I dissent. Indefinite involuntary incommunicado detentions “for investigation” are the hallmark of a police state, not a free society. In my opinion, Government officials may no more confine a person at the border under such circumstances for purposes of criminal investigation than they may within the interior of the country. The nature and duration of the detention here may well have been tolerable for spoiled meat or diseased animals, but not for human beings held on simple suspicion of criminal activity. I believe such indefinite detentions can be “reasonable” under the Fourth Amendment only with the approval of a magistrate. I also believe that such approval can be given only upon a showing of probable cause.

    At some point [] further investigation involves such severe intrusions on the values the Fourth Amendment protects that more stringent safeguards are required. For example, the length and nature of a detention may, at least when conducted for criminal-investigative purposes, ripen into something approximating a full-scale custodial arrest—indeed, the arrestee, unlike the detainee in cases such as this, is at least given such basic rights as a telephone call, warnings, a bed, a prompt hearing before the nearest federal magistrate, an appointed attorney, and consideration of bail. In addition, border detentions may involve the use of such highly intrusive investigative techniques as body-cavity searches, x-ray searches, and stomach-pumping.

    I believe that detentions and searches falling into these more intrusive categories are presumptively “reasonable” within the meaning of the Fourth Amendment only if authorized by a judicial officer. We have, to be sure, held that executive officials need not obtain prior judicial authorization where exigent circumstances would make such authorization impractical and counterproductive. In so holding, however, we have reaffirmed the general rule that “the police must, whenever practicable, obtain advance judicial approval of searches and seizures through the warrant procedure.” And even where a person has permissibly been taken into custody without a warrant, we have held that a prompt probable-cause determination by a detached magistrate is a constitutional “prerequisite to extended restraint of liberty following arrest.”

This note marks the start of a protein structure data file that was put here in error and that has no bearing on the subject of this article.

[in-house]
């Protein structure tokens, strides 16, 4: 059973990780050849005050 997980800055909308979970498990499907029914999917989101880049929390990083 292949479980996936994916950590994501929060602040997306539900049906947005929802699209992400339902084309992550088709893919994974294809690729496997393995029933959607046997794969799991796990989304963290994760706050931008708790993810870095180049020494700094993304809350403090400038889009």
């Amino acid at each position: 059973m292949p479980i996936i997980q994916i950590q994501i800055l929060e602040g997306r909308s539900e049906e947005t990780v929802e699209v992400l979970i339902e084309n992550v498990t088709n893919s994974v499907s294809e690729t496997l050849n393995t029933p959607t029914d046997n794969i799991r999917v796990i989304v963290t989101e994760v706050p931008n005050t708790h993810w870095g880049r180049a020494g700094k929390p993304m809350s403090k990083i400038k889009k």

There is no persuasive reason not to apply these principles to lengthy and intrusive criminal-investigative detentions occurring at the Nation’s border. To be sure, the Court today invokes precedent stating that neither probable cause nor a warrant ever have been required for border searches. If this is the law as a general matter, I believe it is time that we reexamine its foundations.

    Something has gone fundamentally awry in our constitutional jurisprudence when a neutral and detached magistrate’s authorization is required before the authorities may inspect “the plumbing, heating, ventilation, gas, and electrical systems” in a person’s home, investigate the back rooms of his workplace, or poke through the charred remains of his gutted garage, but not before they may hold him in indefinite involuntary isolation at the Nation’s border to investigate whether he might be engaged in criminal wrongdoing. No less than those who conduct administrative searches, those charged with investigative duties at the border “should not be the sole judges of when to utilize constitutionally sensitive means in pursuing their tasks,” because “unreviewed executive discretion may yield too readily to pressures to obtain incriminating evidence and overlook potential invasions of privacy.” And unlike administrative searches, which typically involve “relatively limited invasion[s]” of individual privacy interests, many border searches carry grave potential for “arbitrary and oppressive interference by enforcement officials with the privacy and personal security of individuals.” The conditions of De Hernandez’ detention in this case—indefinite confinement in a squalid back room cut off from the outside world, the absence of basic amenities that would have been provided to even the vilest of hardened criminals, repeated strip searches—in many ways surpassed the conditions of a full custodial arrest. Although the Court previously has declined to require a warrant for border searches involving “minor interference with privacy resulting from the mere stop for questioning,” surely there is no parallel between such “minor” intrusions and the extreme invasion of personal privacy and dignity that occurs in detentions and searches such as that before us today.